Can We Save The Economy?

Authors: Simon Cui, James Dong, Patrick Lin, Doris Tan

Editors: Tiffany Chen, Joyce Hai, Demi Leng, Valerie Tai, Kira Tian, Molly Zhao, Leon Zhou

Artist: Karen Liu

In merely a few months, the COVID-19 pandemic has rocked countries all across the globe. As different governments scrambled to announce travel restrictions and issue lockdowns, both productions and demands for commodities drastically decreased. The chain reaction ensued further damage upon major aspects of the economy, including the oil markets, aviation industry, stock markets, and small businesses.

Recently, the oil demand has been a driving force for restoring the oil market, but the full revitalization is still exposed to risks. In April, the oil price reached an all-time low, hitting 37 USD per barrel. While certain countries have slowly begun to reopen their economy and the oil demand has slightly increased, the prospect of the oil market still faces many uncertainties. Fragile restoration of the economy, especially amid this pandemic, poses a great threat to market stability. According to the Organization of the Petroleum Exporting Countries (OPEC), the oil demand this year decreased by 8.6 million barrels as compared to last year. To balance the sharp decline in demand, OPEC and other organizations hope to cooperate to reduce the oil supply. Places like Saudi Arabia, a member of OPEC, plans to decrease their supply by one million barrels. The COVID-19 pandemic has greatly influenced the oil market, and keeping it under control is essential in normalizing the oil market again.

Another major aspect that has been severely affected by COVID-19 is the aviation industry. Many countries have prohibited foreign entry, which resulted in a reduction of more than 90% in aviation operations. Achieving a balance between saving airlines’ revenues while still being able to create a safe traveling environment has become the main concern. The aviation industry is still trying to improve aviation conditions for passengers. According to the International Air Transport Association (IATA), airline passenger revenue in 2020 is set to plummet by 314 billion USD, which is 55% lower than last year’s. This could seriously devastate the industry. One region that has especially been seriously affected is the Asia-Pacific. IATA shows how economic losses in the Asia-Pacific region amounted to 2.78 billion USD; the losses in China’s passenger transport market alone dropped by 1.28 billion USD. With so much revenue lost in the global airline industry, unemployment rates will continue to increase dramatically. As of May, the Bureau of Labor Statistics shares that there is a 13.3% unemployment rate. Also, under the control of the Federal Aviation Administration (FAA), airlines had to take the FAA’s guidelines into account. This caused airlines to reduce routes and flights and forced them to lower their fares to reduce losses. However, despite such a tumultuous year thus far for the airline industry, the amount of flights is slowly beginning to increase as countries begin to reopen.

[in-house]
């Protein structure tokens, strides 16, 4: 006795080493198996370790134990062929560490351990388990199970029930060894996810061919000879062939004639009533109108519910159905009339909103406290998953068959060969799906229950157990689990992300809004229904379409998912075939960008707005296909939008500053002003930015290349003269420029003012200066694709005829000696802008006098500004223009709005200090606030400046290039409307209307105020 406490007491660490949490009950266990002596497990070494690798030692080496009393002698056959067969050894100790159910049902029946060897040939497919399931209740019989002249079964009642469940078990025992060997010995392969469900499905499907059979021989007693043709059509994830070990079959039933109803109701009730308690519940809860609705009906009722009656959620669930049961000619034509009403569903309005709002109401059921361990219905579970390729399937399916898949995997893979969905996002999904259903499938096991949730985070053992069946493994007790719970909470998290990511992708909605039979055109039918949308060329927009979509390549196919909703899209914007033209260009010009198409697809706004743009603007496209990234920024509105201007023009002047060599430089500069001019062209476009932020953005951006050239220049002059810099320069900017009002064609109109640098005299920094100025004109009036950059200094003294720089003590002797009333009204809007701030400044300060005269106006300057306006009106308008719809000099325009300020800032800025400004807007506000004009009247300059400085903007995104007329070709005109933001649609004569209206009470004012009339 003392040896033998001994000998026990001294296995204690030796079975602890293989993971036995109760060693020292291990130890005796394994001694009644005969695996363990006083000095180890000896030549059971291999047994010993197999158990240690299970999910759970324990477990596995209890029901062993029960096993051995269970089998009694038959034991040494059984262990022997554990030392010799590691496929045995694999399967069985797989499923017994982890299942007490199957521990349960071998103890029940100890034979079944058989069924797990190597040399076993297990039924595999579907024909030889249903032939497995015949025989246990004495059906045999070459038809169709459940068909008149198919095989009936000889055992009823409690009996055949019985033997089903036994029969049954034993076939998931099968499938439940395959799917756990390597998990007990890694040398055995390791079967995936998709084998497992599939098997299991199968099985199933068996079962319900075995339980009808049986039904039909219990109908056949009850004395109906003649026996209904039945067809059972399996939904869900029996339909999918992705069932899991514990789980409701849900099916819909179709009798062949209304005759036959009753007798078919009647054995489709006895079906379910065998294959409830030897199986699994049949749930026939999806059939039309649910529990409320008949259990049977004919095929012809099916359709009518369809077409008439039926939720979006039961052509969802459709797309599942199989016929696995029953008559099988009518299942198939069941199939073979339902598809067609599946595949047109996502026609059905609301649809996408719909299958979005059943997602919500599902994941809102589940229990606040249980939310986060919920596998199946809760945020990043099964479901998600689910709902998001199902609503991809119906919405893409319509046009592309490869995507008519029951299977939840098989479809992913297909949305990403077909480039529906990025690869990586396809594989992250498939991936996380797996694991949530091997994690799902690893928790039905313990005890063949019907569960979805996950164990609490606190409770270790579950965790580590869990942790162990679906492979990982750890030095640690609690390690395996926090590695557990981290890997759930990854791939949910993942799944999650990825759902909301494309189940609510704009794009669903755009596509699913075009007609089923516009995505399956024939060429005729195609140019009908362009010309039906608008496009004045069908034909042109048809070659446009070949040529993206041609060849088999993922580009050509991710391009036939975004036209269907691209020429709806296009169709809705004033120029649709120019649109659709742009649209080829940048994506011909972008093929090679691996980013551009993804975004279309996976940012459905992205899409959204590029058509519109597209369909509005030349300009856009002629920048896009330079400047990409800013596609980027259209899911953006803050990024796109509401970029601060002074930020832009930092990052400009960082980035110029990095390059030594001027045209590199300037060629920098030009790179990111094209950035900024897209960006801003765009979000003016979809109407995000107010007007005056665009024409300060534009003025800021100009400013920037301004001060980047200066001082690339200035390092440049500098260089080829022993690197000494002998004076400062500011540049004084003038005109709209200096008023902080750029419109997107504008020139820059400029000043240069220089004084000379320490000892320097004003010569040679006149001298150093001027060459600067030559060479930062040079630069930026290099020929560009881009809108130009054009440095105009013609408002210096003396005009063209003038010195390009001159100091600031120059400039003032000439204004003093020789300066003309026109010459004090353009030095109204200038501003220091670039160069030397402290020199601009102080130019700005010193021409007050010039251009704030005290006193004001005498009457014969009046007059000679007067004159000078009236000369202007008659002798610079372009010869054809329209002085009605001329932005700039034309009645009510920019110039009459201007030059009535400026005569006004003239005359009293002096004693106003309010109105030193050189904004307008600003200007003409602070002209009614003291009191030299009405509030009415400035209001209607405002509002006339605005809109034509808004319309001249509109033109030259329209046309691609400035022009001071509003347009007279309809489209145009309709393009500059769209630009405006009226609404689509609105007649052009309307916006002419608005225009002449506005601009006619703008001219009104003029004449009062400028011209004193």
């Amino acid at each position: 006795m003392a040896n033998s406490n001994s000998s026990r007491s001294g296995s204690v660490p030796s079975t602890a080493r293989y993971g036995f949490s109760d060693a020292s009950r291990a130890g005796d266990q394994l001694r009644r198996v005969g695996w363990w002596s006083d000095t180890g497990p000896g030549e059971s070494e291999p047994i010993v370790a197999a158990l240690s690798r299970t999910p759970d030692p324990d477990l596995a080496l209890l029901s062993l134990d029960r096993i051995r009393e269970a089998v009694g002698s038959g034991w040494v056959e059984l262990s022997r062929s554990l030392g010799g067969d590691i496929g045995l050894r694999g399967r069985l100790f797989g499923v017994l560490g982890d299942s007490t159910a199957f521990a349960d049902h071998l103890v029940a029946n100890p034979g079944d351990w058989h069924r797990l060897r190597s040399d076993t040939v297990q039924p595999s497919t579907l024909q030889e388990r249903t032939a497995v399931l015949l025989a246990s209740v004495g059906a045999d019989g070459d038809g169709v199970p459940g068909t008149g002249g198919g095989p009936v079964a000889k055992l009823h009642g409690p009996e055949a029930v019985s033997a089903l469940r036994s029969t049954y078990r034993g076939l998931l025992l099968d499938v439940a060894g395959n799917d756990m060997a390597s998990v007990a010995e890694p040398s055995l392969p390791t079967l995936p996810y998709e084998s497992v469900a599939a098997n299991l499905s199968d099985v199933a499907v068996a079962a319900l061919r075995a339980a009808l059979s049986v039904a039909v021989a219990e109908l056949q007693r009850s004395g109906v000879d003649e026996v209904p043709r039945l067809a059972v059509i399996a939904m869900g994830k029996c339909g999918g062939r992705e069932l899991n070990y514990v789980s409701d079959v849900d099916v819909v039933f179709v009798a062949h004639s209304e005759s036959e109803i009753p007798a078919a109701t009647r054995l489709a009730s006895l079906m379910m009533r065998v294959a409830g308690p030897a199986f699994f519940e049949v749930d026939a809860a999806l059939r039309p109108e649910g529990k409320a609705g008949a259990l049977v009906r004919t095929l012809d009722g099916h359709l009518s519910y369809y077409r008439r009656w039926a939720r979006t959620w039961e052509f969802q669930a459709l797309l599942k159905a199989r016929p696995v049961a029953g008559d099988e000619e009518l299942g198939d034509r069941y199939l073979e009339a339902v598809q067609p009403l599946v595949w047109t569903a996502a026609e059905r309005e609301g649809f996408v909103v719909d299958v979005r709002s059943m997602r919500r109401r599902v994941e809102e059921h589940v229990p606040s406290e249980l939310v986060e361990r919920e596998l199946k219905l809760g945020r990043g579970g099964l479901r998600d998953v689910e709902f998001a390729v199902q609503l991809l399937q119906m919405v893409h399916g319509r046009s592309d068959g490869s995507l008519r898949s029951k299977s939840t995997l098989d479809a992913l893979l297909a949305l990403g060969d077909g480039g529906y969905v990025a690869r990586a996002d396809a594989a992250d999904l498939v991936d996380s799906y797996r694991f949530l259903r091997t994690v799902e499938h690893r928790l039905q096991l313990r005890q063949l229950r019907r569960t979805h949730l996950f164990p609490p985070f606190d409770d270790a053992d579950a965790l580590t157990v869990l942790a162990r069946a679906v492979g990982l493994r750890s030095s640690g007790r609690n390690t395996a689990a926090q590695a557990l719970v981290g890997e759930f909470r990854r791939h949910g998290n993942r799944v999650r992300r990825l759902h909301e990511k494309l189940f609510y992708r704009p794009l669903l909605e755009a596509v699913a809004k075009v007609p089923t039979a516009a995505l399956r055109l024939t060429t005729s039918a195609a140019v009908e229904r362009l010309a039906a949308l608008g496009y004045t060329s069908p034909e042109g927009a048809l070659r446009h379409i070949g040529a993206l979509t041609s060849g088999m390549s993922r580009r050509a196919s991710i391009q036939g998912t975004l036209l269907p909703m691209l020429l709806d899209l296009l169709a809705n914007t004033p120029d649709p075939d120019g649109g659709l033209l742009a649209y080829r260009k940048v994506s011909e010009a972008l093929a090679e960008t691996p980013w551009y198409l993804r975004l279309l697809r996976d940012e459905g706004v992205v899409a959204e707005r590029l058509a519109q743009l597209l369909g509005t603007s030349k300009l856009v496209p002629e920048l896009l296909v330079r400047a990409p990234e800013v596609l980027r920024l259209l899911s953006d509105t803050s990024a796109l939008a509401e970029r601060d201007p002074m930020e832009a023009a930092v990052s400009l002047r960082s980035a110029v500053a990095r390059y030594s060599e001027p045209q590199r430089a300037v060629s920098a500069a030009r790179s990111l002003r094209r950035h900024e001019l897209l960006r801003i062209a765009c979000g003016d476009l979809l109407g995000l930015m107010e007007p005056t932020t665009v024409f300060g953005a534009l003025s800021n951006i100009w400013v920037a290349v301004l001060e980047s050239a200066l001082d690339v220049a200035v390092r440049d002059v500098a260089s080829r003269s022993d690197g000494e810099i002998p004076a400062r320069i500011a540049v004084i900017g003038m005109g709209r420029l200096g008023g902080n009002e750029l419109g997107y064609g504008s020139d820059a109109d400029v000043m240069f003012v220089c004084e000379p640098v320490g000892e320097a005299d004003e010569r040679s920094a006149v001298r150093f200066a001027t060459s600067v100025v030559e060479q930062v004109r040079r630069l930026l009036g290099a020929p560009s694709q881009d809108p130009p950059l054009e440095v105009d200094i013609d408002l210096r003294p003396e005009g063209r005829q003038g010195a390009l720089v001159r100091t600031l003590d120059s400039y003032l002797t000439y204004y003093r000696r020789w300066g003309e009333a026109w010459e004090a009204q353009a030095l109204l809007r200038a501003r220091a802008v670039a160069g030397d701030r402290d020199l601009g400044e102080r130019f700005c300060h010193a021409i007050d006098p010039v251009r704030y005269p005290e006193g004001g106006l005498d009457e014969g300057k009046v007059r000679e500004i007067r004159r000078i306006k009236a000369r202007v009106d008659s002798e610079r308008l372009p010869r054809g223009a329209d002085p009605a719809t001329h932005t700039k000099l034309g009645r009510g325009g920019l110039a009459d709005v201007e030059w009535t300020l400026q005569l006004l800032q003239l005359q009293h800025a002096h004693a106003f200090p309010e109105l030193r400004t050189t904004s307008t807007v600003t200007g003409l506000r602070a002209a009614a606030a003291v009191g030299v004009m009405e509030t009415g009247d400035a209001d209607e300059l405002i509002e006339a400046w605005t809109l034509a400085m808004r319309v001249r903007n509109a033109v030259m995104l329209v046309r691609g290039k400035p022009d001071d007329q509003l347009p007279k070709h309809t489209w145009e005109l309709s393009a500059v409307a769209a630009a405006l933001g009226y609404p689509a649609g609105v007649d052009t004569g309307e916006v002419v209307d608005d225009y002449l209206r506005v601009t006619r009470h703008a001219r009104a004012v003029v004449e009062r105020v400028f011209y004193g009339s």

The pandemic has also impacted the financial market; crashes in the stock market added to rising fears and led to a global economic shutdown. The shutdown of the economy caused demand to decrease and the unemployment rate to increase. Surprisingly, the stock market was reaching record highs just weeks before the crash, with The Dow Jones Industrial Average closing at 29,551.42 points, the S&P 500 at 3,379.45 points, and Nasdaq composite at 9,725.96 on February 14th. The stock market started tumbling in late February as fears of a possible pandemic began escalating with more than 83,000 people in around 50 countries infected. The Dow finished the week 12.36% lower than where it started while the S&P 500 fell by 11.5%. Stock prices continued to drop in March, putting the three major American stock indexes into the bear market territory. The market has since been recovering. The flattening of the curve and the sooner-than-expected reopening of the economy has enabled the market to slowly recover.

Small businesses are also struggling to get by. More than 90% of small-sized businesses have delayed the start of their operations and many have not decided on a reopening date. Nearly 80% of these small-sized businesses have performed worse than they normally would, mainly due to traffic control, reduced demand from downstream customers, and insufficient supply of upstream raw materials. Relying on their capital, most of theses small-sized businesses could barely maintain their operations for more than three months. If the impact of the pandemic continues, many small businesses may be forced to change their business direction. As for the national policies, small businesses are still not familiar with the recent easy credit policies for enterprises in the country. Instead, what is most needed are various subsidy policies and deregulation. Although the policy has provided some support, relative demand is still insufficient.

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